E3 Day One – Gaikai
Lots of rumors have been circulating about Gaikai’s alliances in the coming wave of cloud gaming. Some have said the company was looking to start partnerships with major game companies, becoming a provider for full-length games. However, in a small cubicle high above the din of South Hall’s unfettered revelry, two guys stood in front of modestly-sized screens, explaining the effects of streamlining the demo process for video games.
Instead of focusing on delivering a full-length game experience, Gaikai’s representatives firmly denied those rumors and returned to their company’s focus: delivering demos conveniently and quickly. Showing that demos drastically improve the reception and adoption of new games, Gaikai then demonstrated the frustration of actually getting through to a demo in World of Warcraft. After navigating through endless Terms of Service agreements and several hours spent downloading a hefty chunk of the actual game, it would finally allow the player to jump into the demo.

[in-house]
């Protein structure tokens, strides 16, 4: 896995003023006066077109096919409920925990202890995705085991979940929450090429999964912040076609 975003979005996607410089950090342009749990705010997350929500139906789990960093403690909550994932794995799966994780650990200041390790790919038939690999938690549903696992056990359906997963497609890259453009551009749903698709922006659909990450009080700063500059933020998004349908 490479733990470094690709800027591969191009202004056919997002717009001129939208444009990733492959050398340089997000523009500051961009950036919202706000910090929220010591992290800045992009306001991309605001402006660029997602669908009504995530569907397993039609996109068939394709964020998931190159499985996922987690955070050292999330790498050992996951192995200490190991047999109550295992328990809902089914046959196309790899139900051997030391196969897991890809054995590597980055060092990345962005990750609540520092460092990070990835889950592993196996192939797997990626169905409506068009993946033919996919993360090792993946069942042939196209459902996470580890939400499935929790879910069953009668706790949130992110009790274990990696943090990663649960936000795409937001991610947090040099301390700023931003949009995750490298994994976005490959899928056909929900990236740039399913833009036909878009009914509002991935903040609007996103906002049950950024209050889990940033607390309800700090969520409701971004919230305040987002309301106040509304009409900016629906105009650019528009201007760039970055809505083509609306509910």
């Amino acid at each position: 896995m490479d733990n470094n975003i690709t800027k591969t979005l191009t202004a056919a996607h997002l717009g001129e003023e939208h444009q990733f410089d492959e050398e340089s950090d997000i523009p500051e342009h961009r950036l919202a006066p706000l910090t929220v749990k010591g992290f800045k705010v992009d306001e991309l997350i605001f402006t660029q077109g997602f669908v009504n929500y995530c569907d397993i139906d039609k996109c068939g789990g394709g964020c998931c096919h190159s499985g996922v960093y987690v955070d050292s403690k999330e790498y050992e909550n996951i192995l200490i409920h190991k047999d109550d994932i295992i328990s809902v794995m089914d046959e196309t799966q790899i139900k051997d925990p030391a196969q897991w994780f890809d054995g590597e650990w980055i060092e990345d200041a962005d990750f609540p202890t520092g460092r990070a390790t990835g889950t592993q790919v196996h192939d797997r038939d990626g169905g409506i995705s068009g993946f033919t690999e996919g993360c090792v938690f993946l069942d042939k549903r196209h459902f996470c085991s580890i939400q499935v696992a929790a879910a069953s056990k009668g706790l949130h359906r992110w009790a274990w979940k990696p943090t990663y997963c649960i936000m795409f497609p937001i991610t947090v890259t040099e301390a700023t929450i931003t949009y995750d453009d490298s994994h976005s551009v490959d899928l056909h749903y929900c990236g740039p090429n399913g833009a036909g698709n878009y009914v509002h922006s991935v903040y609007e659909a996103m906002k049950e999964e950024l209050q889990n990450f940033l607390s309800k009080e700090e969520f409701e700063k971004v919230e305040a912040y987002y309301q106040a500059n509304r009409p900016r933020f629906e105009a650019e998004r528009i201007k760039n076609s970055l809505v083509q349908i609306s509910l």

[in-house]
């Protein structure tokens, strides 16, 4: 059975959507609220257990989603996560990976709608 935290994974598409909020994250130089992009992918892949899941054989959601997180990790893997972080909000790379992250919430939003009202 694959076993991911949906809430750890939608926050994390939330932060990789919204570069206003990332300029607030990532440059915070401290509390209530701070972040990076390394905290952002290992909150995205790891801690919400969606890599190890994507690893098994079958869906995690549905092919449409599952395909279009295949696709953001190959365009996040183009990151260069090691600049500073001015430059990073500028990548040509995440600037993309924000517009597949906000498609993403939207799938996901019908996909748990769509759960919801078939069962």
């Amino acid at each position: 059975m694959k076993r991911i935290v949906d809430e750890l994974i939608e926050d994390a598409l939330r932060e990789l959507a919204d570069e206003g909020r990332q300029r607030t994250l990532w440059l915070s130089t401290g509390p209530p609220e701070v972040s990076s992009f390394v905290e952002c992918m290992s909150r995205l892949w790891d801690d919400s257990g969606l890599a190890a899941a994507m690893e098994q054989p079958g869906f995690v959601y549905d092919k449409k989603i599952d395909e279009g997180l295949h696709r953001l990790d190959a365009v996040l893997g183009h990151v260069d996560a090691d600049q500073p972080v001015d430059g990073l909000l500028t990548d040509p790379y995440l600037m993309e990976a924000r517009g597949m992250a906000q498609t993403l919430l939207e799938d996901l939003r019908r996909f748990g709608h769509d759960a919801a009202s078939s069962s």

This is by no means an isolated phenomenon. How do game companies maintain interest in new titles if they target consumers with ineffective advertisements? Gaikai’s cloud demo gaming service aims to reduce this process to a mere five minute buffer period, after which your device, whether it be an obsolete computer or a mere tablet, begins accessing a remote computer that plays the game for you, streaming the video instead of relying on expensive processor power.
Forming partnerships with Samsung and LG, limited beta forms of Gaikai will soon be available for consumers to play around with. Gaikai shows that even the processing power gap experienced by gamers without deep pockets will soon be traversed by computers with access to their streaming service. Soon all you will need to play the newest games will be an internet connection and a controller.
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